For something less insulating, try a fleece. Patagonia’s Retro-X is a genuine classic, although you can also find slightly more directional remixes through Fujito, Monitaly, Manastash, Orslow, and Eastlogue. I also like Drake’s Casentino pullover this season. Michael Hill, the company’s Creative Director, tells me it’s based on an old Boston track jacket he’s had for years. “I don’t think we’ve ever been as excited about anything,” he says. “As a piece of sportswear, it’s a little outside of what we traditionally do. But it’s also made from a fabric that has a bit of sartorial history. We think it’s a fun jacket to wear out on a ski resort or in the morning when you’re getting coffee.”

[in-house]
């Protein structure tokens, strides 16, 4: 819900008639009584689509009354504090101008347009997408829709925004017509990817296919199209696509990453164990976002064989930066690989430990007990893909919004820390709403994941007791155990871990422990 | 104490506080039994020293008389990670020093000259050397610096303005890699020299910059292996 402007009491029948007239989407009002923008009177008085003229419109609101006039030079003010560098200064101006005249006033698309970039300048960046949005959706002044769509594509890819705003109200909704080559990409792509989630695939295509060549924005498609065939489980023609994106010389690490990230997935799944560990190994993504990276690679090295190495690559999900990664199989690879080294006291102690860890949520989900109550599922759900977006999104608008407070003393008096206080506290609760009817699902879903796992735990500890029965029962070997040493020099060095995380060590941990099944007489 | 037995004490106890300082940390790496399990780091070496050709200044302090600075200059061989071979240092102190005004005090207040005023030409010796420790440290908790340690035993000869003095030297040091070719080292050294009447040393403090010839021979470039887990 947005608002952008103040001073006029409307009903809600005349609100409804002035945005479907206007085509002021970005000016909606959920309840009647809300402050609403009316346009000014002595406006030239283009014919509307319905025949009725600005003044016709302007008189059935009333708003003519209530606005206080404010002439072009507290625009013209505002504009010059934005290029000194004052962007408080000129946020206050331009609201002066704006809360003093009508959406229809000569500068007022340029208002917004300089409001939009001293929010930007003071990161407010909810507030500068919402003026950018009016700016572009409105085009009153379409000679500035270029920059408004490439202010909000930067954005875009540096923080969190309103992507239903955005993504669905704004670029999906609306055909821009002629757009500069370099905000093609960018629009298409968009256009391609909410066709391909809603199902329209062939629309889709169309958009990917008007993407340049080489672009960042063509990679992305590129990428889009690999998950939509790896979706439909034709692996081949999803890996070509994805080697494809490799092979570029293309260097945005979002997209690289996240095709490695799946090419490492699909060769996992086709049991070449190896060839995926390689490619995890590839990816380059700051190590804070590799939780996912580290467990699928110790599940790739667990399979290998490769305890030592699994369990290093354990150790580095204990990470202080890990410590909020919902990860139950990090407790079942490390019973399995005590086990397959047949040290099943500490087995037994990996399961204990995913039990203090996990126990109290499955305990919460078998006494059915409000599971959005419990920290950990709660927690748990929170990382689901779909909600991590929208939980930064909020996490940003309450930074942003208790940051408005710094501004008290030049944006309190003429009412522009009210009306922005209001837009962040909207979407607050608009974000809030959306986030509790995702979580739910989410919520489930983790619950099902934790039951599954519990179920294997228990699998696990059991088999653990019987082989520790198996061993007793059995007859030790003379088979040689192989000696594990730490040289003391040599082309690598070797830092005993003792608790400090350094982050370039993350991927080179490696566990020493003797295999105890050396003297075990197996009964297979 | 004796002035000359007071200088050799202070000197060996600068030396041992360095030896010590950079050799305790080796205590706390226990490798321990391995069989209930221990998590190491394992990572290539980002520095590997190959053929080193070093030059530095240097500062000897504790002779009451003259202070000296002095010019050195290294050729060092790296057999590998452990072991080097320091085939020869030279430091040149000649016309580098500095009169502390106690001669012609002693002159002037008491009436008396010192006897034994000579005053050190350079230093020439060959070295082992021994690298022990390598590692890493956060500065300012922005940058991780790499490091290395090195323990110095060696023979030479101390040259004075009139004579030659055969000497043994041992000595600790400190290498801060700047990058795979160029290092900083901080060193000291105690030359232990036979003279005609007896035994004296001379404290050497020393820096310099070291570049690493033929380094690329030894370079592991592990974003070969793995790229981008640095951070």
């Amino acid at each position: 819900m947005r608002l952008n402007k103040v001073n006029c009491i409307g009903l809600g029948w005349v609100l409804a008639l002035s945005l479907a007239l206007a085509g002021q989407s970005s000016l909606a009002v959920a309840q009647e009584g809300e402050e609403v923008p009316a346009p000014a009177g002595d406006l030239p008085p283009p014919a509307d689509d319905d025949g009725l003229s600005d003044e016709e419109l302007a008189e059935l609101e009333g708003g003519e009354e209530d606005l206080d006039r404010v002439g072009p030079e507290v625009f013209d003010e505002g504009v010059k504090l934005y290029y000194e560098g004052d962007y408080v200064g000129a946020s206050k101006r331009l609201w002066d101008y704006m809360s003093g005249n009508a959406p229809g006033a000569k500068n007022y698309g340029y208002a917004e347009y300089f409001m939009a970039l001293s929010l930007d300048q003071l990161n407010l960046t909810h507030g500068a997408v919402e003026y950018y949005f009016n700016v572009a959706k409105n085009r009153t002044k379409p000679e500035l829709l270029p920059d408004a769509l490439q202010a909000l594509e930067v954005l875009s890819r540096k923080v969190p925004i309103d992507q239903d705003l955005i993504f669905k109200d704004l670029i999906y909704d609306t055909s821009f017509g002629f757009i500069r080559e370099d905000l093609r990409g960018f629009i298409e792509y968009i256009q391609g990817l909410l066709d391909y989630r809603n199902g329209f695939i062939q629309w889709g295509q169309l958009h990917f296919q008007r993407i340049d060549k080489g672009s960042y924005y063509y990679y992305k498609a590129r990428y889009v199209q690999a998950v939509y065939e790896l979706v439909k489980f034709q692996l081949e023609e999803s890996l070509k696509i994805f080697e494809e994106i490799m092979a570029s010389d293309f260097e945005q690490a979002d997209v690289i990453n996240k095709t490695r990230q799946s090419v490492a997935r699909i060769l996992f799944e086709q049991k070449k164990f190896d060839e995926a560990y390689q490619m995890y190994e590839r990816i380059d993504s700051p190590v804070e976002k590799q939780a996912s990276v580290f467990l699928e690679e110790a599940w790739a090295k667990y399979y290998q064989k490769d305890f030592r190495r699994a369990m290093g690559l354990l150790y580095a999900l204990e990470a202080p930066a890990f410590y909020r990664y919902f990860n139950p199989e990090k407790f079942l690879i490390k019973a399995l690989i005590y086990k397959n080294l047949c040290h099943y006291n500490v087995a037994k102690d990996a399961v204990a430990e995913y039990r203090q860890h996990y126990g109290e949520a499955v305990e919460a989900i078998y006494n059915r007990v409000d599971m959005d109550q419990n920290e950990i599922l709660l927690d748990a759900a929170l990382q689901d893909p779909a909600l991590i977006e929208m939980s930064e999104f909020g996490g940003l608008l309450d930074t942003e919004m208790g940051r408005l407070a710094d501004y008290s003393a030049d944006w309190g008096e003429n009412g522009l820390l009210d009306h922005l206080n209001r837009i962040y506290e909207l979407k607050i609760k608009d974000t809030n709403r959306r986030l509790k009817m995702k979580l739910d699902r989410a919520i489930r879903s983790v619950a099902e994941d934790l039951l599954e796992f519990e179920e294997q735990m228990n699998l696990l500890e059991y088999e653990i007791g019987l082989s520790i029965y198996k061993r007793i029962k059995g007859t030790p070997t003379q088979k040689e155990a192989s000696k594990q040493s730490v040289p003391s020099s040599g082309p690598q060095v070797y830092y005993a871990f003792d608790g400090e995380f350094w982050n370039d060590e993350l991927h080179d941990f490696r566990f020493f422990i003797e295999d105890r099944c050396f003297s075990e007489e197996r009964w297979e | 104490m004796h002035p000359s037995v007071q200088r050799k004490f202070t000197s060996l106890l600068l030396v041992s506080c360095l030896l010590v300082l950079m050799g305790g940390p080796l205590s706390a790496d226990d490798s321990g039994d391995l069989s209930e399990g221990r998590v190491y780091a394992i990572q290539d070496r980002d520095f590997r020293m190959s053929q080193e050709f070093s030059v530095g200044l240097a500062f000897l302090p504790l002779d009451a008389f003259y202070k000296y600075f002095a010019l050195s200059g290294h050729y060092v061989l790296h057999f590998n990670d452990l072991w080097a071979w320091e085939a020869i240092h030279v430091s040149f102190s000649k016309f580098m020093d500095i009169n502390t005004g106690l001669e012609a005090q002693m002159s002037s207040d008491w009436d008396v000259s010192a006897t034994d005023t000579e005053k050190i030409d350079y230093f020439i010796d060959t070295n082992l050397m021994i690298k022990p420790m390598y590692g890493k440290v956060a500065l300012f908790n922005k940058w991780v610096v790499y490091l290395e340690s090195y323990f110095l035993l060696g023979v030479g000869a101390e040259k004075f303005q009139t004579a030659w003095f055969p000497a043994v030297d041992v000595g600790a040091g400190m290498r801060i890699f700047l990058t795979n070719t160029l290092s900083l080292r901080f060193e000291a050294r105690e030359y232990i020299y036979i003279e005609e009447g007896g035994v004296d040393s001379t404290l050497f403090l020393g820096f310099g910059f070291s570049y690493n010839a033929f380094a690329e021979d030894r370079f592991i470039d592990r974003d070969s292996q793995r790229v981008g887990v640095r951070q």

Sweaters and Knits: Next, there are the layers. I love Ralph Lauren’s reissuing of their famous Polo Sportsman sweater, which was first released in the 1990s as part of the company’s legendary Polo Country line. The sweater has long been a favorite of Lo Heads, and I picked one up this season. It’s sturdy but surprisingly soft. You can also layer an outdoorsy jacket over a thick turtleneck from Gloverall or Orvis, Chamula’s flag sweater, LL Bean’s iconic Norwegian pullover, Corridor’s cedar brown knit, or these cozy ts(s) double-faced jersey rollnecks. Earthy, Donegal sweaters are available this season from Inis Meain, Fujito, APC, and Universal Works. You can also use stout rugbys from Rowing Blazers, LL Bean, and Columbiaknit. Thick sweatshirts are as close as you can get to anything being a staple in this look. I love the ones from Buzz Rickson and The Real McCoy’s, but you can also find affordable options from Todd Snyder and Camber.